Summit of ECO Countries Brings No Change

Publication: Eurasia Daily Monitor Volume: 9 Issue: 206

(Source: SANA)

On October 15, Baku hosted the 12th summit of the Economic Cooperation Organization (ECO). The presidents of Azerbaijan, Iran, Pakistan, Afghanistan and Tajikistan, as well as the prime minister of Turkey attended the event. ECO was established in 1985 as a regional, inter-state economic organization for the countries of the Middle East and Central Asia. Seven new states—Kazakhstan, Azerbaijan, Afghanistan, Kyrgyzstan, Tajikistan, Turkmenistan and Uzbekistan—joined ECO in 1992. Summits of heads of member states are usually held once every two years (Ekho, October 16).

A range of issues involving regional economic relations, transportation, agriculture, energy and the environment were discussed at the summit. Ilham Aliyev, the president of the host country as well as the next chairman of the organization, stressed the importance of Azerbaijan in ECO’s activities. President Aliyev touched upon the issues of the Armenian occupation of Azerbaijani territories as well as the Khojali massacre, which took place on February 25–26, 1992. Furthermore, the president pointed out that the Baku-Tbilisi-Kars railway, which will connect members of ECO, is in its finishing stages of construction. Aliyev expressed his hope of further energizing the organization: “Within the next few years, Azerbaijan, as a member of the organization, will do everything possible to actively spread our values, strengthen our partnerships and contribute to mutual trade,” he stated. Turkish Prime Minister Recep Tayyip Erdogan suggested that “ECO countries should use their potential and resources to create a free trade zone by 2015” (Zerkalo, October 15). Iran, the traditional Turkish rival in the region, tried to use the forum to interrupt the negative effect of international sanctions on the Islamic republic. President Mahmoud Ahmadinejad called for using barter and national currencies in trade, but received no response from the rest of the members of the club.

It is worth mentioning that within the framework of the summit, on October 14, Presidents Aliyev and Ahmadinejad met with each other. During the meeting, both sides expressed satisfaction with the current level of relations and hoped that good relations between the two countries could contribute to the further development of regional cooperation (Zerkalo, October 14). “Iran and Azerbaijan have brotherly relations, and no propaganda by our enemies can destroy or harm them,” Ahmadinejad stated. Commenting on the cooperation between both countries, the Iranian president stressed that enemies of Azerbaijan and Iran are unsatisfied with the progress exhibited by both nations and look for opportunities to weaken both states (Turan, October 14).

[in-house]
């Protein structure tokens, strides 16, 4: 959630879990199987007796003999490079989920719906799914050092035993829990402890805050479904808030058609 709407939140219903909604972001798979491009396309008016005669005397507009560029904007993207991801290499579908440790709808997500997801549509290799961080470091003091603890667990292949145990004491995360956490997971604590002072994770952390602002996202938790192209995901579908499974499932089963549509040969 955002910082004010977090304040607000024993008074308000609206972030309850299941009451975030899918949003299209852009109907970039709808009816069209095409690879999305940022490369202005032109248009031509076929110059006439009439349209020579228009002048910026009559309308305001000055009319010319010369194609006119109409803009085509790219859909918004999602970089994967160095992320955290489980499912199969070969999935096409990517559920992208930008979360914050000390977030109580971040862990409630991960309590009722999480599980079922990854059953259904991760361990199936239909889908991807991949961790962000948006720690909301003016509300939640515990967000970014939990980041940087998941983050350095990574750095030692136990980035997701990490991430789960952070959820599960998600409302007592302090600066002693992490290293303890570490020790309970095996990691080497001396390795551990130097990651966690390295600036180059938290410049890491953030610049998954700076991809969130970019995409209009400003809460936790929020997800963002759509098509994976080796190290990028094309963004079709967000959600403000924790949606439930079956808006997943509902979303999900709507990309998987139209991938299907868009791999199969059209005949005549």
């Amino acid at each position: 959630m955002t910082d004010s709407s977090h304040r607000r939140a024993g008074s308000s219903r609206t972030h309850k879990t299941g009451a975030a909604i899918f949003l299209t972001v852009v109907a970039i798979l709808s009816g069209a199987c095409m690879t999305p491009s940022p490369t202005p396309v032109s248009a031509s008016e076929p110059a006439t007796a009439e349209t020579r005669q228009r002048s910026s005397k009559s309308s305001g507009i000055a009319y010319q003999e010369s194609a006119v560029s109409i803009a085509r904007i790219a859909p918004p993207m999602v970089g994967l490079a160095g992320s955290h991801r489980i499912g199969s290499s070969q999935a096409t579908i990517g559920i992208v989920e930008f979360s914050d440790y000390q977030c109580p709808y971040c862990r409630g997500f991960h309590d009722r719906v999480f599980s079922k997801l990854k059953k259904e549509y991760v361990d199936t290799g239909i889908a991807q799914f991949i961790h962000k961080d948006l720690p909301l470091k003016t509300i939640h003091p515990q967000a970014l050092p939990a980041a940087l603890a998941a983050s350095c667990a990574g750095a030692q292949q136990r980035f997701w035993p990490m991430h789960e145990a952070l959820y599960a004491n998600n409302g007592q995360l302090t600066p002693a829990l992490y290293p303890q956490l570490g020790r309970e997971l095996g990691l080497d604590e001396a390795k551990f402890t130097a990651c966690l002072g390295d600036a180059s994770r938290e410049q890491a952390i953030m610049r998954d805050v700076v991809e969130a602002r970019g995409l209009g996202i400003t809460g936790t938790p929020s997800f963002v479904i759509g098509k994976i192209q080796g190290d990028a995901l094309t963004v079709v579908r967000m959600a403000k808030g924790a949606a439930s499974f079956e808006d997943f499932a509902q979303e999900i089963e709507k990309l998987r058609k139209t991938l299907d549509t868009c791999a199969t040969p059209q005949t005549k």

The other ECO member countries also tried to push forward their own agendas. Emomalii Rahmon and Hamid Karzai, the respective presidents of Tajikistan and Afghanistan, hoped to initiate new regional infrastructure projects, such as the construction of a new railroad from China through Kyrgyzstan, Tajikistan and Afghanistan to Iran, as well as the construction of electricity grids for energy transmission from Kyrgyzstan and Tajikistan to Afghanistan and Pakistan. However, the latter proposal, suggested by Tajikistan’s president, did not garner much support. The sides made only declarations of intentions.

Local analysts expressed a certain level of optimism ahead of the summit and the election of Azerbaijan as its upcoming chair. Political scientist Parvin Darabadi stated that Azerbaijan’s chairmanship of ECO is one concrete example that Baku is involved in international affairs. “Thanks to its chairmanship of ECO, Azerbaijan will be able to use its economic potential to increase its contacts with regional countries,” he stated (Echo, July 16).

However, economist Ogtay Akhverdiyev believes that ECO is not yet a functional organization and has more symbolic implications than practical ones. Baku should not expect anything important to result from such meetings or its membership in this organization (Echo, July 16). Indeed, statistical data on ECO countries does not support the high ambitions of the organization. The combined GDP of ECO member countries—which together cover a territory of seven million square kilometers and have a population of 300 million—equals $1.7 trillion, which is only 2.4 percent of the global economic output. Overall, the trade turnover of ECO countries is around $768 billion—less than two percent of the combined world trade turnover. Whereas, the average per capita income in ECO countries hardly reaches $4,000 (Turan, October 16).

Meanwhile, many member countries are not putting much hope into this organization. Notably, Kazakhstan’s President Nursultan Nazarbayev, a frequent visitor to such regional events, did not come at all, and instead the minister of transport and communication represented this key regional player. Another member of ECO, Uzbekistan, also ignored the ECO summit, even though the country’s president, Islam Karimov, had visited Baku several days earlier and had extensive talks with his Azerbaijani counterpart. The sides discussed cooperation issues and developing transportation linkages from Central Asia to Europe. However, Karimov did not stay for the summit, showing his preference for bilateral rather than multilateral relations (Turan, October 14).

Overall, the summit showed that the members of ECO may have contradicting interests, making it difficult to bring them together for any single project. Moreover, the absence of joint economic projects being carried out though ECO make this organization amorphous and toothless. Nevertheless, Azerbaijan’s upcoming chairmanship will almost certainly increase Baku’s prestige on the international arena, even though it is unlikely to bring the country any additional economic benefits.